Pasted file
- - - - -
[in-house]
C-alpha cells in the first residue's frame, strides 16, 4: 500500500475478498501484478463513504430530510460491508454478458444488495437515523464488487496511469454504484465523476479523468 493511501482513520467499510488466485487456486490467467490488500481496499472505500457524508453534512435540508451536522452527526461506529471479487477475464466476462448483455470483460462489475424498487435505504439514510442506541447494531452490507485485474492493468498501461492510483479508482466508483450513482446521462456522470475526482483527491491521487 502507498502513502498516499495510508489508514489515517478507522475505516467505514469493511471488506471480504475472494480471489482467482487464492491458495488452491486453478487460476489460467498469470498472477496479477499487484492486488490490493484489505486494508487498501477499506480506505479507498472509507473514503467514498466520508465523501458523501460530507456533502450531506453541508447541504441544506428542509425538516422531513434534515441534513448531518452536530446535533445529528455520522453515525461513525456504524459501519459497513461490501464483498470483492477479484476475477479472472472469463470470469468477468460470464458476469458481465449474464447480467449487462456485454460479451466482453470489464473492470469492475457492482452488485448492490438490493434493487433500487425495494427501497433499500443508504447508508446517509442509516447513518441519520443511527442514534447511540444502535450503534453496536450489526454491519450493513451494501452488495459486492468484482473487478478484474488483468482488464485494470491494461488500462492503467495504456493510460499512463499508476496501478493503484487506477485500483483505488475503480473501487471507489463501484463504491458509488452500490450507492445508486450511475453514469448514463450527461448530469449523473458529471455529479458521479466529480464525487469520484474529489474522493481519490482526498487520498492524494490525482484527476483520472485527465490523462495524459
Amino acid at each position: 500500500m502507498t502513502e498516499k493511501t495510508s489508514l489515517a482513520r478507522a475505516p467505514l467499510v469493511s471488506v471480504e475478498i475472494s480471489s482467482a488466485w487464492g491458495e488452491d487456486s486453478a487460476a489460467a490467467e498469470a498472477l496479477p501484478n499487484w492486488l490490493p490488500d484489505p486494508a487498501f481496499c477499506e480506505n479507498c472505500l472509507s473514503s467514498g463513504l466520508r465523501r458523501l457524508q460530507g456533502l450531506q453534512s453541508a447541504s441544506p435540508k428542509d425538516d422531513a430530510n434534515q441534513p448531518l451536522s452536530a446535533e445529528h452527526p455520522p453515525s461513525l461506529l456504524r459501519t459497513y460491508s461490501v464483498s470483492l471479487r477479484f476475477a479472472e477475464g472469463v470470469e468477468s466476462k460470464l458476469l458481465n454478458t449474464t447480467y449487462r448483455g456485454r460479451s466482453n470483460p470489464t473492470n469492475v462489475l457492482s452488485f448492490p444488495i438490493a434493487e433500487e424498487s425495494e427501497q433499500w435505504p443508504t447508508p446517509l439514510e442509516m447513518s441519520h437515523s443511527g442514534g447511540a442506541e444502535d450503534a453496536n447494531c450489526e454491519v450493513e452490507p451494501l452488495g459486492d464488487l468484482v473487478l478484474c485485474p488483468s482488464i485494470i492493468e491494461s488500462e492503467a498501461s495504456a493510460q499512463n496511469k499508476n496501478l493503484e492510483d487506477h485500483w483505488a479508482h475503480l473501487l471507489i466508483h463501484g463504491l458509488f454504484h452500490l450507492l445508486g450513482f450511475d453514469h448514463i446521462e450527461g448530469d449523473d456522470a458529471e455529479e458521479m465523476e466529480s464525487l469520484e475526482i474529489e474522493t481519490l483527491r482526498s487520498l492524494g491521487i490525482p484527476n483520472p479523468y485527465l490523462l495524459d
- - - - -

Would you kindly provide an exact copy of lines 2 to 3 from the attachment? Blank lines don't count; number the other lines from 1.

C-alpha cells in the first residue's frame, strides 16, 4: 500500500475478498501484478463513504430530510460491508454478458444488495437515523464488487496511469454504484465523476479523468 493511501482513520467499510488466485487456486490467467490488500481496499472505500457524508453534512435540508451536522452527526461506529471479487477475464466476462448483455470483460462489475424498487435505504439514510442506541447494531452490507485485474492493468498501461492510483479508482466508483450513482446521462456522470475526482483527491491521487 502507498502513502498516499495510508489508514489515517478507522475505516467505514469493511471488506471480504475472494480471489482467482487464492491458495488452491486453478487460476489460467498469470498472477496479477499487484492486488490490493484489505486494508487498501477499506480506505479507498472509507473514503467514498466520508465523501458523501460530507456533502450531506453541508447541504441544506428542509425538516422531513434534515441534513448531518452536530446535533445529528455520522453515525461513525456504524459501519459497513461490501464483498470483492477479484476475477479472472472469463470470469468477468460470464458476469458481465449474464447480467449487462456485454460479451466482453470489464473492470469492475457492482452488485448492490438490493434493487433500487425495494427501497433499500443508504447508508446517509442509516447513518441519520443511527442514534447511540444502535450503534453496536450489526454491519450493513451494501452488495459486492468484482473487478478484474488483468482488464485494470491494461488500462492503467495504456493510460499512463499508476496501478493503484487506477485500483483505488475503480473501487471507489463501484463504491458509488452500490450507492445508486450511475453514469448514463450527461448530469449523473458529471455529479458521479466529480464525487469520484474529489474522493481519490482526498487520498492524494490525482484527476483520472485527465490523462495524459
Amino acid at each position: 500500500m502507498t502513502e498516499k493511501t495510508s489508514l489515517a482513520r478507522a475505516p467505514l467499510v469493511s471488506v471480504e475478498i475472494s480471489s482467482a488466485w487464492g491458495e488452491d487456486s486453478a487460476a489460467a490467467e498469470a498472477l496479477p501484478n499487484w492486488l490490493p490488500d484489505p486494508a487498501f481496499c477499506e480506505n479507498c472505500l472509507s473514503s467514498g463513504l466520508r465523501r458523501l457524508q460530507g456533502l450531506q453534512s453541508a447541504s441544506p435540508k428542509d425538516d422531513a430530510n434534515q441534513p448531518l451536522s452536530a446535533e445529528h452527526p455520522p453515525s461513525l461506529l456504524r459501519t459497513y460491508s461490501v464483498s470483492l471479487r477479484f476475477a479472472e477475464g472469463v470470469e468477468s466476462k460470464l458476469l458481465n454478458t449474464t447480467y449487462r448483455g456485454r460479451s466482453n470483460p470489464t473492470n469492475v462489475l457492482s452488485f448492490p444488495i438490493a434493487e433500487e424498487s425495494e427501497q433499500w435505504p443508504t447508508p446517509l439514510e442509516m447513518s441519520h437515523s443511527g442514534g447511540a442506541e444502535d450503534a453496536n447494531c450489526e454491519v450493513e452490507p451494501l452488495g459486492d464488487l468484482v473487478l478484474c485485474p488483468s482488464i485494470i492493468e491494461s488500462e492503467a498501461s495504456a493510460q499512463n496511469k499508476n496501478l493503484e492510483d487506477h485500483w483505488a479508482h475503480l473501487l471507489i466508483h463501484g463504491l458509488f454504484h452500490l450507492l445508486g450513482f450511475d453514469h448514463i446521462e450527461g448530469d449523473d456522470a458529471e455529479e458521479m465523476e466529480s464525487l469520484e475526482i474529489e474522493t481519490l483527491r482526498s487520498l492524494g491521487i490525482p484527476n483520472p479523468y485527465l490523462l495524459d